The molecular mechanisms underlying exocytosis

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We have a long-standing interest in defining the critical control points for exocytosis. Our work in this area has led us to study two proteins classically viewed to operate at different ends of storage granule trafficking at the membrane – dynamin and synaptotagmin. A more current perspective is that both protein families operate at or near the time of fusion, perhaps in a spatially overlapping manner. Multiple isoforms of dynamin and synaptotagmin co-exist in most cell types. There is strong evidence that the isoforms perform non-redundant roles in secretion, serving, for example, to “tune” neurotransmitter or hormone release to the physiological or metabolic demands of organ system or organism. In addition to delineating the roles of synaptotagmin isoforms in secretory cells, we would also like to discover the basis for its sorting to distinct intracellular organelles. Experiments in reduced systems have allowed us to begin to develop a model for protein function based on its known structure and biochemistry. These latter studies, in particular, have led us to create novel approaches for assaying protein function and to employ computer-based simulations of protein-membrane interactions (in collaboration with Dr. Jefferson Knight at UC Denver).

Insulin hormone sorting, trafficking, and secretion

 mODEL MADE BY dR. dAVID cASTLE (uva)

mODEL MADE BY dR. dAVID cASTLE (uva)

Exocytosis of insulin secretory granules from pancreatic beta cells in the islets of Langerhans is required for control of blood glucose — both in basal conditions to maintain normoglycemia, and even more importantly, post-prandially when insulin exocytosis helps to limit excessive excursion of blood glucose into the diabetic range.  Through a collaboration with Dr. David Castle (UVA), we have started investigating mechanisms that are important for proper sorting, trafficking, and secretion of the insulin hormone. We have found that the formation and function of insulin storage granules depend critically on the regulation of cholesterol dynamics. Two proteins of particular interest to us are the ATP binding cassette proteins ABCG1 and ABCA1, which work to maintain appropriate levels of cholesterol in intracellular membranes. We have shown that genetic suppression of ABC protein expression severely disrupts both insulin sorting and granule fusion. Our work in this area has direct implications for not only type-2 diabetes, but a wider range of disorders associated with dysregulation of cholesterol dynamics.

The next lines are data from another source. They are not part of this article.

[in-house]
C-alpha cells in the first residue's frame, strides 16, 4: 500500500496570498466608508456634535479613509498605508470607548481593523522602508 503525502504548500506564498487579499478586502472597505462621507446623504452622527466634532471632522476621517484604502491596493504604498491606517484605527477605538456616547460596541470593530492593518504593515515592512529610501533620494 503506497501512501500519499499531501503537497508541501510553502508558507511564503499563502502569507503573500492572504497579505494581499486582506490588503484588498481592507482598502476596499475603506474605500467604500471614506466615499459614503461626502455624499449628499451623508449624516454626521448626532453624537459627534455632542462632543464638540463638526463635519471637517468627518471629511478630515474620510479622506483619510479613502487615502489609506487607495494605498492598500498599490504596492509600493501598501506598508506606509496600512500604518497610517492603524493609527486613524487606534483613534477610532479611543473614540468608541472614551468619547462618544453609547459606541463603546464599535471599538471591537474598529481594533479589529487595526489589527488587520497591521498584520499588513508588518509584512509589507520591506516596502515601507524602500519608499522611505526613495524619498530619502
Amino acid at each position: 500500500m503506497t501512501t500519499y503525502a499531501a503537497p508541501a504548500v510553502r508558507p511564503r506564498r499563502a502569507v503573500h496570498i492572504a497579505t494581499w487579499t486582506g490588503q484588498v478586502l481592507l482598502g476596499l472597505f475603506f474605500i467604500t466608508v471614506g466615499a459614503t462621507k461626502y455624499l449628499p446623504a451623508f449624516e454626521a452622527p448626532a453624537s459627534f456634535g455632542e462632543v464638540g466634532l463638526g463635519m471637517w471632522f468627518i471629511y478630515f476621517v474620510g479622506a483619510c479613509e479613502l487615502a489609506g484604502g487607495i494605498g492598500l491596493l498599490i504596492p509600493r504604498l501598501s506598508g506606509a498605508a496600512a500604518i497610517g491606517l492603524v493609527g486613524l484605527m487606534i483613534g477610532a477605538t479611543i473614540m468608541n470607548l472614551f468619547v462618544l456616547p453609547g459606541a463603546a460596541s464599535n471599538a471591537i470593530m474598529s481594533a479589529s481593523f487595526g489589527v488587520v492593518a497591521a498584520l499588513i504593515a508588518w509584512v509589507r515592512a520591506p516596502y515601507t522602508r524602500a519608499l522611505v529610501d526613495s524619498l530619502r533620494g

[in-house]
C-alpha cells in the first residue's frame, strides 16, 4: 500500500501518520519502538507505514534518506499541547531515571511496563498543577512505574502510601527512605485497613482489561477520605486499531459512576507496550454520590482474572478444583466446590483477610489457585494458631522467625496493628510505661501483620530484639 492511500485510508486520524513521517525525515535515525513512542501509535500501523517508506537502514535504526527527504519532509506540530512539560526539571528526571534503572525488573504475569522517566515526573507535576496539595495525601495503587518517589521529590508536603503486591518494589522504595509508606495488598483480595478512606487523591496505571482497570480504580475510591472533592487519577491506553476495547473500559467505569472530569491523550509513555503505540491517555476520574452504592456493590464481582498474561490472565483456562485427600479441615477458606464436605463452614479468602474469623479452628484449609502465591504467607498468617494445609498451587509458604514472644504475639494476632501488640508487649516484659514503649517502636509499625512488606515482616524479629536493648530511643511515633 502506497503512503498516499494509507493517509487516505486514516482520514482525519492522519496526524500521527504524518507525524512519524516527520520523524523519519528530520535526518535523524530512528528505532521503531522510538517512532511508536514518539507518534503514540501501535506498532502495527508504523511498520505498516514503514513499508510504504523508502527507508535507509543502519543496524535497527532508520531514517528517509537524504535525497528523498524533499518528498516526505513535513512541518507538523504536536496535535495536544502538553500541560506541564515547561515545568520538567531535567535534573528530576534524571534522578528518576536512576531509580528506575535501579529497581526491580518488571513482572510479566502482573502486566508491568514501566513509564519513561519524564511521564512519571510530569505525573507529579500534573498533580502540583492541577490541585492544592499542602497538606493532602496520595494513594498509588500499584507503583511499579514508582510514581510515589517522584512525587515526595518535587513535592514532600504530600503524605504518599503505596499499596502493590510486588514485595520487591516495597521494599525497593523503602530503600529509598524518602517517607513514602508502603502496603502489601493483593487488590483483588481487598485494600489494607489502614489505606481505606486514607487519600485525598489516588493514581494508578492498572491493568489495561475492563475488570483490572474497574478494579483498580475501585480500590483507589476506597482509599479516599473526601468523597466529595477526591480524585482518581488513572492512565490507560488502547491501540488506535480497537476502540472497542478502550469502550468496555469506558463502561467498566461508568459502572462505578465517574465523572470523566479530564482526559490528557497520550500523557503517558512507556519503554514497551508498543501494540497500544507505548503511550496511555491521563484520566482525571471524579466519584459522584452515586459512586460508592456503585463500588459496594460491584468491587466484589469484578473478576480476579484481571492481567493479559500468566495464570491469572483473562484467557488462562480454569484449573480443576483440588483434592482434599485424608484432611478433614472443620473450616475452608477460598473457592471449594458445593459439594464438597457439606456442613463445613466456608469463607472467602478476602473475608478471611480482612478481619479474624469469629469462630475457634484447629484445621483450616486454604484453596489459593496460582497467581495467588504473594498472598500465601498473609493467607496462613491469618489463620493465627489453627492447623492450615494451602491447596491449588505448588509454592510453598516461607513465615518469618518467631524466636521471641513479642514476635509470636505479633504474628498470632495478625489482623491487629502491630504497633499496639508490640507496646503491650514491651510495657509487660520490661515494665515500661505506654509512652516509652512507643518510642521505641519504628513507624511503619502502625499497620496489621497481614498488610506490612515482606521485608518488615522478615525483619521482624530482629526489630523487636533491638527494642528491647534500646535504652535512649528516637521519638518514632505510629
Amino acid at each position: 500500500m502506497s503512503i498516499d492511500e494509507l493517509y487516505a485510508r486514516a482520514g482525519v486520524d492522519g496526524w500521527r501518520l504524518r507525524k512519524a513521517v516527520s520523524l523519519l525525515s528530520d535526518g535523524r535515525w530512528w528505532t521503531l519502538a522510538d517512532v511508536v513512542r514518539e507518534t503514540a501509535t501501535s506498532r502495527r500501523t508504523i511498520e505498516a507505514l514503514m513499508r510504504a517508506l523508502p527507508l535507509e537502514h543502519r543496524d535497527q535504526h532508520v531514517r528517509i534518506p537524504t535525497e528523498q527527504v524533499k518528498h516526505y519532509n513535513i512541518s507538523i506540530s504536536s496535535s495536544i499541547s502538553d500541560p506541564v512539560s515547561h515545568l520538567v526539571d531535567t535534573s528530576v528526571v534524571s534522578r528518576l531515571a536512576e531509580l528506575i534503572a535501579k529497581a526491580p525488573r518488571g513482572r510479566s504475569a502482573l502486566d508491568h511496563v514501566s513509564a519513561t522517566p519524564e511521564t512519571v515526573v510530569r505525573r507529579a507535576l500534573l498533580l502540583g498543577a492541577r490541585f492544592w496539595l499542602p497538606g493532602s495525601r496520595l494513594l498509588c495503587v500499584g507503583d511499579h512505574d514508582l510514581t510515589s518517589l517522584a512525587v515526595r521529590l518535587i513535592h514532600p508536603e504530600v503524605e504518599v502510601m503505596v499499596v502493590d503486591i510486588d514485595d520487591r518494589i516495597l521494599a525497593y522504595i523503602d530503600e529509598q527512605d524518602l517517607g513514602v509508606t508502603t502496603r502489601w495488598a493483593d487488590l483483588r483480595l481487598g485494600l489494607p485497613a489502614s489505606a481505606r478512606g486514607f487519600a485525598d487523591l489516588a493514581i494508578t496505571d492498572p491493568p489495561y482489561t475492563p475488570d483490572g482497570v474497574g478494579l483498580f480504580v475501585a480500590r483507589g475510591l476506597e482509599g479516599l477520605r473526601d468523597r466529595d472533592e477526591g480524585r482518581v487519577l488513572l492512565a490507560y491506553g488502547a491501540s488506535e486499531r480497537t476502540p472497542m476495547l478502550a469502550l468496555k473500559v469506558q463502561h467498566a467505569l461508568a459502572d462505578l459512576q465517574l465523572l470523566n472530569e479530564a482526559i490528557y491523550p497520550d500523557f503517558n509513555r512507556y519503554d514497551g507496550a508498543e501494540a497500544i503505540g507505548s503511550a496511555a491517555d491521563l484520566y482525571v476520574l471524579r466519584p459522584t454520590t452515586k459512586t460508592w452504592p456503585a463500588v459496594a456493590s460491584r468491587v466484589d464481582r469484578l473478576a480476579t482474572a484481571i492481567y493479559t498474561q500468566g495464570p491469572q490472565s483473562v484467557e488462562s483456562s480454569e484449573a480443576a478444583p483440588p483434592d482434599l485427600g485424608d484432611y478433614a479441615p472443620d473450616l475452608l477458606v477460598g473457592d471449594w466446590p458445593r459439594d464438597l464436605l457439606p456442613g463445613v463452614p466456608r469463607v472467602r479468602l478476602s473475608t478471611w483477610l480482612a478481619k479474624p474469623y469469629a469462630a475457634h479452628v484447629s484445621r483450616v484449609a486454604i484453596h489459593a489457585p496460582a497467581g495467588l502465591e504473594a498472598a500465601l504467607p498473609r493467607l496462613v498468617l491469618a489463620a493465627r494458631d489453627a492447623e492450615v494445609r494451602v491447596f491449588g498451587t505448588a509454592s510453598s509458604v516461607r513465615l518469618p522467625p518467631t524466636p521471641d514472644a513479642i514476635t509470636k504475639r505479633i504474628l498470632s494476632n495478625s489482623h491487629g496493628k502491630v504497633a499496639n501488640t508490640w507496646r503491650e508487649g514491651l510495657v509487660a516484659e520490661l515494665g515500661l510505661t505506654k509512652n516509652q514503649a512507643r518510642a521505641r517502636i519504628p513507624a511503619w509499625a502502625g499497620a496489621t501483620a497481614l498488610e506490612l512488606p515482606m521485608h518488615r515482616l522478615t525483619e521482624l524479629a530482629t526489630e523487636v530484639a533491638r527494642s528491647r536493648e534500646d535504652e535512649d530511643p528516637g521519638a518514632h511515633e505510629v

Behavioral and metabolic regulation of stress hormone release

Adrenomedullary chromaffin cells serve as a key effector arm of the sympathetic nervous system in the periphery. These cells synthesize, store, and secrete a complex cocktail of bioactive agents, including opioid peptides, and stress hormones critical for the "fight-or-flight" response. By design, the secretion process is mutable so that release can be rapidly tuned to match physiological demands. These demands have the potential to vary tremendously, depending on a variety of environmental or metabolic factors, including stress, pain, and diet. Unfortunately, the mechanisms by which this tuning is achieved remain unclear. Because the sympatho-adrenal system is known to modify the function of nearly every organ in the human body, this conceptual gap is a significant issue. Within this context, projects are designed to: 1) Understand how excitation/inhibition balance in sympathetic nerves projecting to the adrenal medulla is determined; 2) Define how stress modifies activity of adrenal tissue and the adrenal gland, in vivo; and, 3) Understand how hormone/peptide secretion and signaling are regulated (and dysregulated by stress) at the sympatho-adrenal synapse.